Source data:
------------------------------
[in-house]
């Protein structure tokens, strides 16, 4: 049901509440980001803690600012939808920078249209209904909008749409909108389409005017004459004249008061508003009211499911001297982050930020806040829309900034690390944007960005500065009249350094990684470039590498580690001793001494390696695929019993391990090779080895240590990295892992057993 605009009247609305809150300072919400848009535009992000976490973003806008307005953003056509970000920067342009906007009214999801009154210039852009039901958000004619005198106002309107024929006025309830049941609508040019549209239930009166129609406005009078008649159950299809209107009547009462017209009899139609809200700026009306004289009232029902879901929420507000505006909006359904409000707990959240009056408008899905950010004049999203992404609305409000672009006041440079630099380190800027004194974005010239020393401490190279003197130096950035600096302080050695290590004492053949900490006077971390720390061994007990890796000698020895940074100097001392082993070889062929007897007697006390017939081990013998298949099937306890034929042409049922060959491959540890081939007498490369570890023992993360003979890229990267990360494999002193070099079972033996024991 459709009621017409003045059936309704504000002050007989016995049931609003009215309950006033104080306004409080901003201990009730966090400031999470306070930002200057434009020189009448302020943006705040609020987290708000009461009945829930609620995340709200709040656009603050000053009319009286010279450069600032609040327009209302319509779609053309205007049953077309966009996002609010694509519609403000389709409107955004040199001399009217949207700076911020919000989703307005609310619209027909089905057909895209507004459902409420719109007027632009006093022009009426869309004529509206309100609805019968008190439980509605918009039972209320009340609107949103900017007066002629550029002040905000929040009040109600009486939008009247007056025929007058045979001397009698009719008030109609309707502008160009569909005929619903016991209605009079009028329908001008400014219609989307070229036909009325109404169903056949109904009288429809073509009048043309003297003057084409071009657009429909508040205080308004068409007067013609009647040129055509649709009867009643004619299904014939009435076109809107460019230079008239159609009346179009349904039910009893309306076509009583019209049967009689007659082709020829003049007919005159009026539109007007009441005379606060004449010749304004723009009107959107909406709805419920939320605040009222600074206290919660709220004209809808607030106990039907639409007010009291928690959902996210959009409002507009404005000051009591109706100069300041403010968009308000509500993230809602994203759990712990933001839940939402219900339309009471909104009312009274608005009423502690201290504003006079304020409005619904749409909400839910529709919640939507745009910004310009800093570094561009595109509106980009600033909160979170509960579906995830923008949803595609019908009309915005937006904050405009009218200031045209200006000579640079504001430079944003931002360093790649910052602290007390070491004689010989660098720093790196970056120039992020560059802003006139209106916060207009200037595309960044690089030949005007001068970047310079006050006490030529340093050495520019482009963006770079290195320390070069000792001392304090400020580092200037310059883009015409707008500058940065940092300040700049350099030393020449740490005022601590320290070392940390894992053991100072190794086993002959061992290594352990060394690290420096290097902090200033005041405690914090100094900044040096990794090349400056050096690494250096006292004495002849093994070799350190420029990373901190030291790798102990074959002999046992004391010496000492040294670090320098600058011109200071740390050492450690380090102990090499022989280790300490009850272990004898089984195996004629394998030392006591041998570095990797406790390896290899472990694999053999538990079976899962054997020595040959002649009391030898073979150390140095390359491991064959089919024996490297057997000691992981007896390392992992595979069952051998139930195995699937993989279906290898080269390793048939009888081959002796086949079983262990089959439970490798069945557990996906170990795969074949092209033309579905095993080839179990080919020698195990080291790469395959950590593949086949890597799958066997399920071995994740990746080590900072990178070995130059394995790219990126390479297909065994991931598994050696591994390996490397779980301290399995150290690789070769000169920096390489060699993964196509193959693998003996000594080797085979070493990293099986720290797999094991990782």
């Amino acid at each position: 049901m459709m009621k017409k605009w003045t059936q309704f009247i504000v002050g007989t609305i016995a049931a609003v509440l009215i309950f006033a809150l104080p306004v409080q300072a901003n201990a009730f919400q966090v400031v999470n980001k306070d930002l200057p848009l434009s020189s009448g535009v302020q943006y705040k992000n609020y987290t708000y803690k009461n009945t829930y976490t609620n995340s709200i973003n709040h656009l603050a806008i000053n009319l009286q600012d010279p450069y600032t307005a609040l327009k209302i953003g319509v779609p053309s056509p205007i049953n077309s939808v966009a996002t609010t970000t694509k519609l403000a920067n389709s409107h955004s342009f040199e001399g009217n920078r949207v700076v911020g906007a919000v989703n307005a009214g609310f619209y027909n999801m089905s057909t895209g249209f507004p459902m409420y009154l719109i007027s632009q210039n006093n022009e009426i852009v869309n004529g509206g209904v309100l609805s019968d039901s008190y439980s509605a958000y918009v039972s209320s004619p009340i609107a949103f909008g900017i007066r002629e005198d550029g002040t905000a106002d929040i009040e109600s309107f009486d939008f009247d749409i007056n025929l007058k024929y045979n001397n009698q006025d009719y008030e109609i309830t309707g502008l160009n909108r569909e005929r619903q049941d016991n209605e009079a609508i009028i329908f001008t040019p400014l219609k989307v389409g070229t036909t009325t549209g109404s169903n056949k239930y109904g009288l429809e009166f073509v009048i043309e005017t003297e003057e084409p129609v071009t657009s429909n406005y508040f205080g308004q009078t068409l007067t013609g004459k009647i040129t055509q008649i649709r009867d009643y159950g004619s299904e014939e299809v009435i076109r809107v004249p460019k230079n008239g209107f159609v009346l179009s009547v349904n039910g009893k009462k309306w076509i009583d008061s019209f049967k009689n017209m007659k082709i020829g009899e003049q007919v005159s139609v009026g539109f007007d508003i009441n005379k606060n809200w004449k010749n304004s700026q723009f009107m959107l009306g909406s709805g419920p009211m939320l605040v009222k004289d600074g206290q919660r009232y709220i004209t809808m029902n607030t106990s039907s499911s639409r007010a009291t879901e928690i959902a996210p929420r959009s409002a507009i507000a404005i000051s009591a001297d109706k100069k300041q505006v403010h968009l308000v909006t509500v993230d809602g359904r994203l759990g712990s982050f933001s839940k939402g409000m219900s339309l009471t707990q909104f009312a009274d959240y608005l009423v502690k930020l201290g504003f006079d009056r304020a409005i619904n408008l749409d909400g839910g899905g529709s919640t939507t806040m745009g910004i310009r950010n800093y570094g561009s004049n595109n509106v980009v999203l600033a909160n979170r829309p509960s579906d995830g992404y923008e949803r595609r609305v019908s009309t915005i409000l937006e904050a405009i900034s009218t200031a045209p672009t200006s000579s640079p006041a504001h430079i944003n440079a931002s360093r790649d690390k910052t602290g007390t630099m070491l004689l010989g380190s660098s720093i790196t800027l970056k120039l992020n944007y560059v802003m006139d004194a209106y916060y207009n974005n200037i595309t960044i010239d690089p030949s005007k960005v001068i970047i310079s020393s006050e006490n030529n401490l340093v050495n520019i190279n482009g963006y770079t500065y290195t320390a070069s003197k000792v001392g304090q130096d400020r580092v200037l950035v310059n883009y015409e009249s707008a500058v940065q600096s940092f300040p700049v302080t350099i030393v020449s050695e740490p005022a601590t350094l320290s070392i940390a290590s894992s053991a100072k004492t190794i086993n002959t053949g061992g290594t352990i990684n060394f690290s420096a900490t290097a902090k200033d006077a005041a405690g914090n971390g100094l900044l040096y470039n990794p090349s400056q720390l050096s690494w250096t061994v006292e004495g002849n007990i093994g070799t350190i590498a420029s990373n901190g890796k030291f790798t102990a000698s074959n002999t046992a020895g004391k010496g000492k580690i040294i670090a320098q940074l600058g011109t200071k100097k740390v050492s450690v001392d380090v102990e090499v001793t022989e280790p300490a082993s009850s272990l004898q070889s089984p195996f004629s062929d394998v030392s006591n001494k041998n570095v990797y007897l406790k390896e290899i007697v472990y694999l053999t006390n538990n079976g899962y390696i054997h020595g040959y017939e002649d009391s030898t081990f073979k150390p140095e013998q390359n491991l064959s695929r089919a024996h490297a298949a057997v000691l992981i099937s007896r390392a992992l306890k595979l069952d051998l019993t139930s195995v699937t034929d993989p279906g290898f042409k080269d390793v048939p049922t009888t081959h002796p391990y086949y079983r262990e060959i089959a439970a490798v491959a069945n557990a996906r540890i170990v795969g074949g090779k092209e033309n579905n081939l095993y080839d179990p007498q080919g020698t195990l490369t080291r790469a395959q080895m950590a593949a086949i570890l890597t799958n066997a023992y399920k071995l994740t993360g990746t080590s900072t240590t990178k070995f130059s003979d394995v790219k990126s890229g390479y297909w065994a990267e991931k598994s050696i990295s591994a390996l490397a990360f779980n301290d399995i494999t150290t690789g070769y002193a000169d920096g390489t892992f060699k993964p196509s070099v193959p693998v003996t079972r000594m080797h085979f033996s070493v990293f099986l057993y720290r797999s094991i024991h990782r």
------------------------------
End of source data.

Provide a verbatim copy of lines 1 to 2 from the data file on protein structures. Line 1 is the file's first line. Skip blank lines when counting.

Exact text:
[in-house]
């Protein structure tokens, strides 16, 4: 049901509440980001803690600012939808920078249209209904909008749409909108389409005017004459004249008061508003009211499911001297982050930020806040829309900034690390944007960005500065009249350094990684470039590498580690001793001494390696695929019993391990090779080895240590990295892992057993 605009009247609305809150300072919400848009535009992000976490973003806008307005953003056509970000920067342009906007009214999801009154210039852009039901958000004619005198106002309107024929006025309830049941609508040019549209239930009166129609406005009078008649159950299809209107009547009462017209009899139609809200700026009306004289009232029902879901929420507000505006909006359904409000707990959240009056408008899905950010004049999203992404609305409000672009006041440079630099380190800027004194974005010239020393401490190279003197130096950035600096302080050695290590004492053949900490006077971390720390061994007990890796000698020895940074100097001392082993070889062929007897007697006390017939081990013998298949099937306890034929042409049922060959491959540890081939007498490369570890023992993360003979890229990267990360494999002193070099079972033996024991 459709009621017409003045059936309704504000002050007989016995049931609003009215309950006033104080306004409080901003201990009730966090400031999470306070930002200057434009020189009448302020943006705040609020987290708000009461009945829930609620995340709200709040656009603050000053009319009286010279450069600032609040327009209302319509779609053309205007049953077309966009996002609010694509519609403000389709409107955004040199001399009217949207700076911020919000989703307005609310619209027909089905057909895209507004459902409420719109007027632009006093022009009426869309004529509206309100609805019968008190439980509605918009039972209320009340609107949103900017007066002629550029002040905000929040009040109600009486939008009247007056025929007058045979001397009698009719008030109609309707502008160009569909005929619903016991209605009079009028329908001008400014219609989307070229036909009325109404169903056949109904009288429809073509009048043309003297003057084409071009657009429909508040205080308004068409007067013609009647040129055509649709009867009643004619299904014939009435076109809107460019230079008239159609009346179009349904039910009893309306076509009583019209049967009689007659082709020829003049007919005159009026539109007007009441005379606060004449010749304004723009009107959107909406709805419920939320605040009222600074206290919660709220004209809808607030106990039907639409007010009291928690959902996210959009409002507009404005000051009591109706100069300041403010968009308000509500993230809602994203759990712990933001839940939402219900339309009471909104009312009274608005009423502690201290504003006079304020409005619904749409909400839910529709919640939507745009910004310009800093570094561009595109509106980009600033909160979170509960579906995830923008949803595609019908009309915005937006904050405009009218200031045209200006000579640079504001430079944003931002360093790649910052602290007390070491004689010989660098720093790196970056120039992020560059802003006139209106916060207009200037595309960044690089030949005007001068970047310079006050006490030529340093050495520019482009963006770079290195320390070069000792001392304090400020580092200037310059883009015409707008500058940065940092300040700049350099030393020449740490005022601590320290070392940390894992053991100072190794086993002959061992290594352990060394690290420096290097902090200033005041405690914090100094900044040096990794090349400056050096690494250096006292004495002849093994070799350190420029990373901190030291790798102990074959002999046992004391010496000492040294670090320098600058011109200071740390050492450690380090102990090499022989280790300490009850272990004898089984195996004629394998030392006591041998570095990797406790390896290899472990694999053999538990079976899962054997020595040959002649009391030898073979150390140095390359491991064959089919024996490297057997000691992981007896390392992992595979069952051998139930195995699937993989279906290898080269390793048939009888081959002796086949079983262990089959439970490798069945557990996906170990795969074949092209033309579905095993080839179990080919020698195990080291790469395959950590593949086949890597799958066997399920071995994740990746080590900072990178070995130059394995790219990126390479297909065994991931598994050696591994390996490397779980301290399995150290690789070769000169920096390489060699993964196509193959693998003996000594080797085979070493990293099986720290797999094991990782």